End to End Java on Azure, Episode 1: Introduction and Context

Mark Heckler

I’m excited to announce an idea that that came to me late last year and that I’m making official now: over the next several weeks, I’ll be building – and sharing – a distributed system of applications to show off some incredibly cool and useful things developers can do with Spring Boot, Java, and various parts of the Azure ecosystem, working together in production environments for critical workloads.

There are so many tools at a developer’s fingertips that it just seemed wrong to explore them without sharing them. The plan is to put them all together in an evolving and expanding system portfolio and document the journey with articles, long- and short-form videos, and…perhaps more.

The system will evolve even while this series unfolds, intentionally and deliberately. As with every real-world system, there will be changes along the way: adaptations to fit circumstances and the greater understanding gained while expanding our system’s universe.


Series Premise

True green field solutions are rare. In most cases, we developers “arrive at the scene” with some applications already in place performing some essential tasks. Unless we’re addressing something that isn’t working as intended, we’re working in the gaps: creating functionality to address requirements that have not yet been met, either within existing applications or in the vacant application space between them.

Just as 100% green field systems are rare, so are application islands. Integration is key to achieving most goals, as we don’t – can’t – just roll in and replace several key (working) applications when creating additional functionality that lies somewhere between them all.

Even if we do get the opportunity to start with a blank slate, the outcome is nearly always the same, it just takes a bit longer to get there: we create multiple applications to fulfill pressing requirements demanded by our community and/or customers, deploying desperately needed functionality as quickly as we can. As more critical applications come online and our understanding of the (numerous) problem domains increase, we adjust course and refactor accordingly…bringing us back to this series.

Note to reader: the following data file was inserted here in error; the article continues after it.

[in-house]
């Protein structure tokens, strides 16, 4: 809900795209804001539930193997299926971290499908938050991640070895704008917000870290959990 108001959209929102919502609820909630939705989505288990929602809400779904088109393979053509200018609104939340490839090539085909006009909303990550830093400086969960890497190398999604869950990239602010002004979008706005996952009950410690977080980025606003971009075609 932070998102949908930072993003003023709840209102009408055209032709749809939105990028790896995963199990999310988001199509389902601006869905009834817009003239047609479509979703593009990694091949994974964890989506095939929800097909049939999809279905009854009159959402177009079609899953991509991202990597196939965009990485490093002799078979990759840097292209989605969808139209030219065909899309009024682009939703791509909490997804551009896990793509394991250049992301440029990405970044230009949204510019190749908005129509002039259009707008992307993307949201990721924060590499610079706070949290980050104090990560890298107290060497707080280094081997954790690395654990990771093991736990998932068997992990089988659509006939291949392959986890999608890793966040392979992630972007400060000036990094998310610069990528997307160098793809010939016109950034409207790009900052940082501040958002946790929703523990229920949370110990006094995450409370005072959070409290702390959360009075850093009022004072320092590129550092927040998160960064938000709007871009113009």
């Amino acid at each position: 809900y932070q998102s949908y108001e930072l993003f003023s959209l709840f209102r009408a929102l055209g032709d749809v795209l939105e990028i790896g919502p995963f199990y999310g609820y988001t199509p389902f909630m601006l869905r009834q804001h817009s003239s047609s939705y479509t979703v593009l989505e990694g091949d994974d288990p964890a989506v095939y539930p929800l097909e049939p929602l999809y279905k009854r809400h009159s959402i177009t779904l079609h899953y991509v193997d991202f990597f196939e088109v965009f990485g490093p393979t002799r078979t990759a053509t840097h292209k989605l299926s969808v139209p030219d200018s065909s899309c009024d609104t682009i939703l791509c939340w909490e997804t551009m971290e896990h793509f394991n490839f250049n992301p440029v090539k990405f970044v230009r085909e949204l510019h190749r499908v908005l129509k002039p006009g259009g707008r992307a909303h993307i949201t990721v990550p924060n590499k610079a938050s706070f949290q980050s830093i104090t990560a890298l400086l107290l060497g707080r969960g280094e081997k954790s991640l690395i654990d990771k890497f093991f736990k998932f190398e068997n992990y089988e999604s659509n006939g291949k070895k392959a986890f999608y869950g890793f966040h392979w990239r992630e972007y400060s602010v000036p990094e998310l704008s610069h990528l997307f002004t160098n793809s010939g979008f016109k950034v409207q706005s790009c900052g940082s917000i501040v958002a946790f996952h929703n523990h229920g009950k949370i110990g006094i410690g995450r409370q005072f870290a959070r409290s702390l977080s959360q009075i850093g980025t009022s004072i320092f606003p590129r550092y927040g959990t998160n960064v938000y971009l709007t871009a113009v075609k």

The Plan

I plan to develop a series of applications and deploy them to a production environment using tools that support effective development, deployment, and production-ready operation. It’s impossible to exhaustively cover every possible tool, library, and platform option in a series of any reasonable length, but I’ll put employ several to create a representative example of a typical developer workflow over a period of time and across a portfolio of requirements.


Initial Architecture

This is the initial, high-level plan for our new system’s architecture. As mentioned earlier, details will be added and changed as the series unfolds and the domain is both better-understood and -defined – just as would occur in the real world.

Initial target architecture for series


The Agenda

First, I’ll start by developing a news supplier application that polls an external news clearinghouse for desired topic(s) and retrieves relevant articles. I intend to use Azure Cosmos DB to store those articles for reference, and I’ll leverage Azure Key Vault for secure storage of secrets to enable the implementation of a passwordless connection between app and database. I plan to deploy the news supplier app and related infrastructure to Azure App Service using Terraform and/or other widely available option(s).

Second, I’ll extend the news supplier app to send newly retrieved articles to a pipeline (queue/topic in other parlance) for retrieval and use by future applications. In many cases, one might choose instead to build consuming app(s) prior to (pre)filling the pipeline, but since we know what is planned next, we can be a bit more flexible with order.

Third up is the email notification application. Azure Communication Services (ACS) provide both email notifications and the posting of updates to Teams channels, so knowledge we pick up from one app should shorten the development cycle for the other.

Fourth, I’ll develop the Teams posting application, once again pressing ACS into service. I don’t expect this installment to be quite as exhaustive as the previous one, as many concepts will parallel (Beware overly optimistic expectations!), so it may be a bit shorter and/or information dense than preceding ones.

Finally, as the pièce de résistance, I’ll develop an application to expose a Really Simple Syndication (RSS) API for use by RSS reader apps. After Google killed Google Reader (may it rest in peace), many turned to Twitter as an approximate substitution for news feed-like topical information streams. Due to recent developments at Twitter, many are rediscovering the utility of RSS as a no-noise news aggregator.


Planned Technologies

  • Visual Studio Code, GitHub Copilot
  • Spring Boot (JVM-based, native image, and containers) and Java
  • Terraform, az cli, GitHub Actions
  • Azure Key Vault, Azure Cosmos DB, Azure App Service, Azure Container Apps, Azure Spring Apps, Event Hubs, Azure Communications Services, and ???



Articles (like this one!), plus long- and short-form videos. Code repos. Maybe some livestreams. Stay tuned, you never know what we’ll come up with and you won’t want to miss it!



By the end of this series, developers should have a greater understanding of how to leverage Spring Boot and Java, force-multiplying developer tools, and best in category Azure infrastructure components and deployment options to build and deploy to production faster and better than ever. Thanks for coming with me on this amazing ride!


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